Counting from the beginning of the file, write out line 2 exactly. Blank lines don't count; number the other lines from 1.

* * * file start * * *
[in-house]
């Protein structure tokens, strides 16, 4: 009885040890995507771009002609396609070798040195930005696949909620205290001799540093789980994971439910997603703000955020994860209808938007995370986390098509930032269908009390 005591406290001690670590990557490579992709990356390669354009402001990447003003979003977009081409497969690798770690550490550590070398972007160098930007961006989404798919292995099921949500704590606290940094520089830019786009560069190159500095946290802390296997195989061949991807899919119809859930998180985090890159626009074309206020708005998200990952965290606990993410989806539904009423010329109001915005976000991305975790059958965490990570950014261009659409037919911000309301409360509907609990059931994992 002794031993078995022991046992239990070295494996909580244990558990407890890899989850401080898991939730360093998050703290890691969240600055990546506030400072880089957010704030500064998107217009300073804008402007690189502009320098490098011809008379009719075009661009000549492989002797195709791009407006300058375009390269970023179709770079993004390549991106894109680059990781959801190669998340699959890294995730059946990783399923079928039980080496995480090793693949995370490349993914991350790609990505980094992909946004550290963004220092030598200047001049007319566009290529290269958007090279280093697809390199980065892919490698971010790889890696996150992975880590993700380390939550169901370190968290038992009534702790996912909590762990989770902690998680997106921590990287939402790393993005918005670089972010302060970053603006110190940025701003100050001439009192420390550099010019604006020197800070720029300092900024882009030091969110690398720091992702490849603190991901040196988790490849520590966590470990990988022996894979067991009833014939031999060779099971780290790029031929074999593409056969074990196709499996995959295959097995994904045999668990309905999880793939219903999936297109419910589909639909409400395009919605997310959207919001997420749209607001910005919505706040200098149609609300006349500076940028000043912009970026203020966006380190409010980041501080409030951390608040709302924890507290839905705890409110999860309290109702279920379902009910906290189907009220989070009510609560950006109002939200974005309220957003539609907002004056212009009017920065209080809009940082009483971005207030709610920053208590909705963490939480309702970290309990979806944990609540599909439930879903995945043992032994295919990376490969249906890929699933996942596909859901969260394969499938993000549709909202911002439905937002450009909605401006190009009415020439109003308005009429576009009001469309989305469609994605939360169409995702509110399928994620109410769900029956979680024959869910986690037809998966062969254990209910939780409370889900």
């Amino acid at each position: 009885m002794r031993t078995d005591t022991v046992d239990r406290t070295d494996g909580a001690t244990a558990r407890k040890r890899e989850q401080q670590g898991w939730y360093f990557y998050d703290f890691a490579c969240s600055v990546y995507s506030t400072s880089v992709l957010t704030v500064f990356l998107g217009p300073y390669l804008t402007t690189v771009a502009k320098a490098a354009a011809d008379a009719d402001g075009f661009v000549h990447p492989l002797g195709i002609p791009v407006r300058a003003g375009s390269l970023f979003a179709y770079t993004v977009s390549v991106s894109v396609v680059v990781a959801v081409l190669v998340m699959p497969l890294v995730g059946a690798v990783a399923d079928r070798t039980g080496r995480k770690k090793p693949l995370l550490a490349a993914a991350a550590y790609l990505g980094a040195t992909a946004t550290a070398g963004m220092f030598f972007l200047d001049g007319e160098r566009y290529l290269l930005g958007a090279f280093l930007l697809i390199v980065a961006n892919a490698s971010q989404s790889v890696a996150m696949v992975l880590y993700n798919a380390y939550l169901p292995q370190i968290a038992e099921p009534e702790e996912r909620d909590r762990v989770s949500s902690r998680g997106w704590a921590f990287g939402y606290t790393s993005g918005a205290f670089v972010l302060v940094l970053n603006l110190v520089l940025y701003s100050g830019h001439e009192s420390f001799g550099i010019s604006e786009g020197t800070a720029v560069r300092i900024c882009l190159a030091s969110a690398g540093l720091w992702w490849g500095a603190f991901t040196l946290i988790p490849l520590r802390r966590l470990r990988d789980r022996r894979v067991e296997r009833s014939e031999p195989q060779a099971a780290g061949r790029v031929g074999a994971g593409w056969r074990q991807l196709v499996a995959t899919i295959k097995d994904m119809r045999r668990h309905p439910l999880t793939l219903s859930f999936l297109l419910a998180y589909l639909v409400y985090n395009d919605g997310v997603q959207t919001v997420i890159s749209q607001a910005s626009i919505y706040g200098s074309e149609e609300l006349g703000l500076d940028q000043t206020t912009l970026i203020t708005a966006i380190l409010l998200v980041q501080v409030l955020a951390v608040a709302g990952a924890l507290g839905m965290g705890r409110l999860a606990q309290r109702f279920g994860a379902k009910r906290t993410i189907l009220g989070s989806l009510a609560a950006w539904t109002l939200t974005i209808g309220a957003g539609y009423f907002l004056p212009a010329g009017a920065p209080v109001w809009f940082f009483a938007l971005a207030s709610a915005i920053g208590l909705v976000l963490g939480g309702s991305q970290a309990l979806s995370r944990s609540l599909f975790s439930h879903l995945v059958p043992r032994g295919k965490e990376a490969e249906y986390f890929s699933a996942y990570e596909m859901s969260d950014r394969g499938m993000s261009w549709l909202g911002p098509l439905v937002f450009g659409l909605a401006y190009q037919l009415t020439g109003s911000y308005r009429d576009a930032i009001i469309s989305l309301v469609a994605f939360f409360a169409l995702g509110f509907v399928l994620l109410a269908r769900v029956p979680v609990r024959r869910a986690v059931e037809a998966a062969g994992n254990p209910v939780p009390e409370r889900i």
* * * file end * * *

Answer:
């Protein structure tokens, strides 16, 4: 009885040890995507771009002609396609070798040195930005696949909620205290001799540093789980994971439910997603703000955020994860209808938007995370986390098509930032269908009390 005591406290001690670590990557490579992709990356390669354009402001990447003003979003977009081409497969690798770690550490550590070398972007160098930007961006989404798919292995099921949500704590606290940094520089830019786009560069190159500095946290802390296997195989061949991807899919119809859930998180985090890159626009074309206020708005998200990952965290606990993410989806539904009423010329109001915005976000991305975790059958965490990570950014261009659409037919911000309301409360509907609990059931994992 002794031993078995022991046992239990070295494996909580244990558990407890890899989850401080898991939730360093998050703290890691969240600055990546506030400072880089957010704030500064998107217009300073804008402007690189502009320098490098011809008379009719075009661009000549492989002797195709791009407006300058375009390269970023179709770079993004390549991106894109680059990781959801190669998340699959890294995730059946990783399923079928039980080496995480090793693949995370490349993914991350790609990505980094992909946004550290963004220092030598200047001049007319566009290529290269958007090279280093697809390199980065892919490698971010790889890696996150992975880590993700380390939550169901370190968290038992009534702790996912909590762990989770902690998680997106921590990287939402790393993005918005670089972010302060970053603006110190940025701003100050001439009192420390550099010019604006020197800070720029300092900024882009030091969110690398720091992702490849603190991901040196988790490849520590966590470990990988022996894979067991009833014939031999060779099971780290790029031929074999593409056969074990196709499996995959295959097995994904045999668990309905999880793939219903999936297109419910589909639909409400395009919605997310959207919001997420749209607001910005919505706040200098149609609300006349500076940028000043912009970026203020966006380190409010980041501080409030951390608040709302924890507290839905705890409110999860309290109702279920379902009910906290189907009220989070009510609560950006109002939200974005309220957003539609907002004056212009009017920065209080809009940082009483971005207030709610920053208590909705963490939480309702970290309990979806944990609540599909439930879903995945043992032994295919990376490969249906890929699933996942596909859901969260394969499938993000549709909202911002439905937002450009909605401006190009009415020439109003308005009429576009009001469309989305469609994605939360169409995702509110399928994620109410769900029956979680024959869910986690037809998966062969254990209910939780409370889900």